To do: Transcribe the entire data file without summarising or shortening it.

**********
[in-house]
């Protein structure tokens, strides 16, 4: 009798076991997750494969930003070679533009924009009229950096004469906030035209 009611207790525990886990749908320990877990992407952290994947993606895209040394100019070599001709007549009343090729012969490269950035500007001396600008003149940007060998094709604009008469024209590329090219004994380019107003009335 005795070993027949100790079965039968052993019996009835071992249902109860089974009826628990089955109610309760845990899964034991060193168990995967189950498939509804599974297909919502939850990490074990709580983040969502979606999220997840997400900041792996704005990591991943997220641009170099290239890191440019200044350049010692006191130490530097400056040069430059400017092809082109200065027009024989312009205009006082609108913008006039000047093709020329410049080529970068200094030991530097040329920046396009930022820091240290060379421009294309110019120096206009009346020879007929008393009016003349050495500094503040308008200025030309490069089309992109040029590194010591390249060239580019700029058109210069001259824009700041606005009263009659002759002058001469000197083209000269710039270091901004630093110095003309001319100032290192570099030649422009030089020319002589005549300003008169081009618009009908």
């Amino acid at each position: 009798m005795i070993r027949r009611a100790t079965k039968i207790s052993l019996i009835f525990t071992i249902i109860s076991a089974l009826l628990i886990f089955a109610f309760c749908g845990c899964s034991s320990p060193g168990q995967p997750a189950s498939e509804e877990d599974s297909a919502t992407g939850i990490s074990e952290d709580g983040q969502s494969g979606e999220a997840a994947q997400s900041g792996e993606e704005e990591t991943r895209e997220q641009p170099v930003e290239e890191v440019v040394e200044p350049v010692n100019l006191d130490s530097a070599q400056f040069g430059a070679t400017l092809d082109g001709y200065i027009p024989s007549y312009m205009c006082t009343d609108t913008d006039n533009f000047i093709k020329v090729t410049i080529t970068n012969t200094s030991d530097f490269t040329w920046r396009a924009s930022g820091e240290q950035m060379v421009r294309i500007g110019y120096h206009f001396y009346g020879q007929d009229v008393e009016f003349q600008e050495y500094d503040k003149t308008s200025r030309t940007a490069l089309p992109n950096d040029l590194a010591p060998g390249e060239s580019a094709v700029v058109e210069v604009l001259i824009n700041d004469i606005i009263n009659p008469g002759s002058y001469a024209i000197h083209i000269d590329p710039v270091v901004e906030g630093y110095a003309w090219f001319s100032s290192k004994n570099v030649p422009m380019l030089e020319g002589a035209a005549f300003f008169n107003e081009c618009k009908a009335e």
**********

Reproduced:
[in-house]
């Protein structure tokens, strides 16, 4: 009798076991997750494969930003070679533009924009009229950096004469906030035209 009611207790525990886990749908320990877990992407952290994947993606895209040394100019070599001709007549009343090729012969490269950035500007001396600008003149940007060998094709604009008469024209590329090219004994380019107003009335 005795070993027949100790079965039968052993019996009835071992249902109860089974009826628990089955109610309760845990899964034991060193168990995967189950498939509804599974297909919502939850990490074990709580983040969502979606999220997840997400900041792996704005990591991943997220641009170099290239890191440019200044350049010692006191130490530097400056040069430059400017092809082109200065027009024989312009205009006082609108913008006039000047093709020329410049080529970068200094030991530097040329920046396009930022820091240290060379421009294309110019120096206009009346020879007929008393009016003349050495500094503040308008200025030309490069089309992109040029590194010591390249060239580019700029058109210069001259824009700041606005009263009659002759002058001469000197083209000269710039270091901004630093110095003309001319100032290192570099030649422009030089020319002589005549300003008169081009618009009908």
């Amino acid at each position: 009798m005795i070993r027949r009611a100790t079965k039968i207790s052993l019996i009835f525990t071992i249902i109860s076991a089974l009826l628990i886990f089955a109610f309760c749908g845990c899964s034991s320990p060193g168990q995967p997750a189950s498939e509804e877990d599974s297909a919502t992407g939850i990490s074990e952290d709580g983040q969502s494969g979606e999220a997840a994947q997400s900041g792996e993606e704005e990591t991943r895209e997220q641009p170099v930003e290239e890191v440019v040394e200044p350049v010692n100019l006191d130490s530097a070599q400056f040069g430059a070679t400017l092809d082109g001709y200065i027009p024989s007549y312009m205009c006082t009343d609108t913008d006039n533009f000047i093709k020329v090729t410049i080529t970068n012969t200094s030991d530097f490269t040329w920046r396009a924009s930022g820091e240290q950035m060379v421009r294309i500007g110019y120096h206009f001396y009346g020879q007929d009229v008393e009016f003349q600008e050495y500094d503040k003149t308008s200025r030309t940007a490069l089309p992109n950096d040029l590194a010591p060998g390249e060239s580019a094709v700029v058109e210069v604009l001259i824009n700041d004469i606005i009263n009659p008469g002759s002058y001469a024209i000197h083209i000269d590329p710039v270091v901004e906030g630093y110095a003309w090219f001319s100032s290192k004994n570099v030649p422009m380019l030089e020319g002589a035209a005549f300003f008169n107003e081009c618009k009908a009335e």